Sir Wilfrid Laurier was born on November 20, 1841, to Carolus and Marcelle Martineau in Saint-Lin, a town north of Montréal in the Lanaudiere region. He married Zoe Lafontain but didn't have any children. He was an accomplished lawyer and journalist, as well as an excellent speaker and an intense believer in Canada's destiny of a great nation. He was the seventh Prime Minister, and also the first French Canadian Prime Minister of Canada from 1896 to 1911.
Some of Sir Wilfrid Laurier's great accomplishments include bringing the French and the English together when many others in his position failed, creating the Department of Affairs in 1909, and encouraging the development of Western Canada through immigration.
Through the foresight of Sir Wilfrid Laurier, the "Father of Modern Canada", he was key in building the second transcontinental railway system and colonizing the fertile lands of western Canada. The colonization and the building of the railroads led to the "Western Boom" which stimulated the country's economy and the creation of two new provinces, Alberta and Saskatchewan in 1905.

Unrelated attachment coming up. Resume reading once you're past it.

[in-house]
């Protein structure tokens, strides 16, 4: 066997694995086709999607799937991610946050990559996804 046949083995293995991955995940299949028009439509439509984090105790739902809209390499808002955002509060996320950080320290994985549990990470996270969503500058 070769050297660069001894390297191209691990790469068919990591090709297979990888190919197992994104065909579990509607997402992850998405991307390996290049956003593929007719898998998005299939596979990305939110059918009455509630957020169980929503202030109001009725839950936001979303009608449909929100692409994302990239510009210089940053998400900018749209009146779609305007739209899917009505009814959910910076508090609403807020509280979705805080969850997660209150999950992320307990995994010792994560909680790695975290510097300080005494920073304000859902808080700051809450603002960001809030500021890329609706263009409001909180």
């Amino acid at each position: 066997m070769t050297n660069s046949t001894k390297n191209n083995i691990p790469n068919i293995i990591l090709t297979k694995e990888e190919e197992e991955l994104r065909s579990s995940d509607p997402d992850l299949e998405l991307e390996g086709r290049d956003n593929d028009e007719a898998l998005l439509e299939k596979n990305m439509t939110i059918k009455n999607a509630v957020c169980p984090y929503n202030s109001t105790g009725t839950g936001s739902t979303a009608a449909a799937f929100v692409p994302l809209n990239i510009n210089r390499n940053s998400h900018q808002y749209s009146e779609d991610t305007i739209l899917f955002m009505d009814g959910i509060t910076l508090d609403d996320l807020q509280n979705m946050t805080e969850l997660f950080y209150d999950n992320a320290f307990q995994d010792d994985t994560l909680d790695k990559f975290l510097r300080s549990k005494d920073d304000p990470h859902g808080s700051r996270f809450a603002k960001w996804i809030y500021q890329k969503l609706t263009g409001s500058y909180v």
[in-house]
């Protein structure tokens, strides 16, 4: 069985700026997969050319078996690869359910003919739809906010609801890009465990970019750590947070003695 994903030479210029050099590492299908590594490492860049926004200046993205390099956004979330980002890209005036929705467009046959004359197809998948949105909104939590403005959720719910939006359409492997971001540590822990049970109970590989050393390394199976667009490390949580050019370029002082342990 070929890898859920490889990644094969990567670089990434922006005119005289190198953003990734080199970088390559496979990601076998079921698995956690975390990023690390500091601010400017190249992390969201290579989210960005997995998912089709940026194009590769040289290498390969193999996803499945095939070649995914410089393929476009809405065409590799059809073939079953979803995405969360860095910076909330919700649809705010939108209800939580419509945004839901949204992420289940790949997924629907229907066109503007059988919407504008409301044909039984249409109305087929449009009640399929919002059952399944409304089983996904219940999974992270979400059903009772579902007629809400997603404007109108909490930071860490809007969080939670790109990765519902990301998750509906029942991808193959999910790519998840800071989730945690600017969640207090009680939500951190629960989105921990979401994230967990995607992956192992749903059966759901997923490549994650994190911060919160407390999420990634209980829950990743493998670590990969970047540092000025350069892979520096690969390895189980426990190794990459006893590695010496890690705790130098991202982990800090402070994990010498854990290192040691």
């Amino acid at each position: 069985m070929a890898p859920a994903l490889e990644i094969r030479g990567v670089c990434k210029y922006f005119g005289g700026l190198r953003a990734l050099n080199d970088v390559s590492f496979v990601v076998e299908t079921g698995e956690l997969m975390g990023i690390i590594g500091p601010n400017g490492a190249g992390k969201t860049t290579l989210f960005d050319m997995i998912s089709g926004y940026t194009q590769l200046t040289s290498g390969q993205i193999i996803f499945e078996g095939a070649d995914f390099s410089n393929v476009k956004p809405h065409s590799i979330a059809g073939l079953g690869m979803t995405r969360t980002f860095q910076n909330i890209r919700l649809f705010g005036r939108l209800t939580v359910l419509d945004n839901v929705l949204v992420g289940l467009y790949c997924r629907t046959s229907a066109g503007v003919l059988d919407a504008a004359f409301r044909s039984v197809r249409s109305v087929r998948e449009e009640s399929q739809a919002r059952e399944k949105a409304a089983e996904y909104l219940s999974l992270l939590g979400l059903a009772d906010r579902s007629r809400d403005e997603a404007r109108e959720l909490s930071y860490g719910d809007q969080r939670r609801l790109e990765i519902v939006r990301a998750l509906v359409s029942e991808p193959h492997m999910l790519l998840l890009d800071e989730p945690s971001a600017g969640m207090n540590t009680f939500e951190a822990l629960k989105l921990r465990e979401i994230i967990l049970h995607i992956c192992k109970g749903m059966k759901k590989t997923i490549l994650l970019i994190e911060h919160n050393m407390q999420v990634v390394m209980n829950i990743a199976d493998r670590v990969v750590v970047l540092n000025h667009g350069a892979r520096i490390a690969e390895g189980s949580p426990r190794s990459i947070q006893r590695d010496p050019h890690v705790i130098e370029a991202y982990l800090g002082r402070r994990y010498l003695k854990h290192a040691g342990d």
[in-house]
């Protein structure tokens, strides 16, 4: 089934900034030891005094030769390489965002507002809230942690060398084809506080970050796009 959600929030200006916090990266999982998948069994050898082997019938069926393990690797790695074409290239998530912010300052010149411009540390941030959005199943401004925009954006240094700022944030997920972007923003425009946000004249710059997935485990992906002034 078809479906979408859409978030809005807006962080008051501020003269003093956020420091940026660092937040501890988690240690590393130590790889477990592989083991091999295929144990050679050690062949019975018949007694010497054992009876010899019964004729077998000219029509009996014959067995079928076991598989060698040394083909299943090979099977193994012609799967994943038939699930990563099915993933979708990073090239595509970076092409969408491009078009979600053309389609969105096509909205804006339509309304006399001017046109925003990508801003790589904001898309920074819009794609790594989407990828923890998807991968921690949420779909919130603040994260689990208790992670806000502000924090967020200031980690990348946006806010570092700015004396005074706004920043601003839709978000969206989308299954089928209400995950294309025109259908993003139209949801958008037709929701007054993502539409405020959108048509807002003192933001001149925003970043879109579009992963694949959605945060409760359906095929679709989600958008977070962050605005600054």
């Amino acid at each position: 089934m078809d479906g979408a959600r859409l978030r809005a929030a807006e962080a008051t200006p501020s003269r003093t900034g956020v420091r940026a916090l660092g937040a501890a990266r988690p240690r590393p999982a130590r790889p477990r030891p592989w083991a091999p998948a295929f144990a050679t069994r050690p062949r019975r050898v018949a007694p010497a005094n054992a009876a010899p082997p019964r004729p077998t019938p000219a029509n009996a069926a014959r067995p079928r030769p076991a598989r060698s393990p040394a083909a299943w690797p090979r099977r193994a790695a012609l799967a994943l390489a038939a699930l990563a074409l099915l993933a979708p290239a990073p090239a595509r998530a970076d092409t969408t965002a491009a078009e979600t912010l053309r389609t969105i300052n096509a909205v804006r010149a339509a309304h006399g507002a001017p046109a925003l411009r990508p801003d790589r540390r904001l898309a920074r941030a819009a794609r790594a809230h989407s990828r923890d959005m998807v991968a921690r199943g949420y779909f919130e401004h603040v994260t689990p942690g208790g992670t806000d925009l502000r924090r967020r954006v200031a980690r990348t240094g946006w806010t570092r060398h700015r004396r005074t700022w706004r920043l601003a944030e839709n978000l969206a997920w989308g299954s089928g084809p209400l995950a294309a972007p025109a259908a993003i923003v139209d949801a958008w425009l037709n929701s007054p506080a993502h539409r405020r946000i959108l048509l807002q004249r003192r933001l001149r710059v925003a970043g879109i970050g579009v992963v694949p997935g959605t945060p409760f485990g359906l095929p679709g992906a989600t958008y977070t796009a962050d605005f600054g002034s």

In 1911, Sir Wilfrid Laurier ended his long reign, of 15 years, as the Priminister of Canada. He died on February 17, 1919, following a series of strokes while he was in office as the Opposition Leader. Sir Wilfrid Laurier was laid to rest in Ottawa with all the honours due a great government leader. Sir Wilfrid Laurier will always be remembered as a "Great Conciliator", the "Father of Modern Canada", and a man who was a great diplomat concerning international affairs.
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Laurier, Sir Wilfrid. [Photograph]. Retrieved October 25, 2006, from Encyclopædia Britannica Online: http://www.britannica.com/eb/art-12543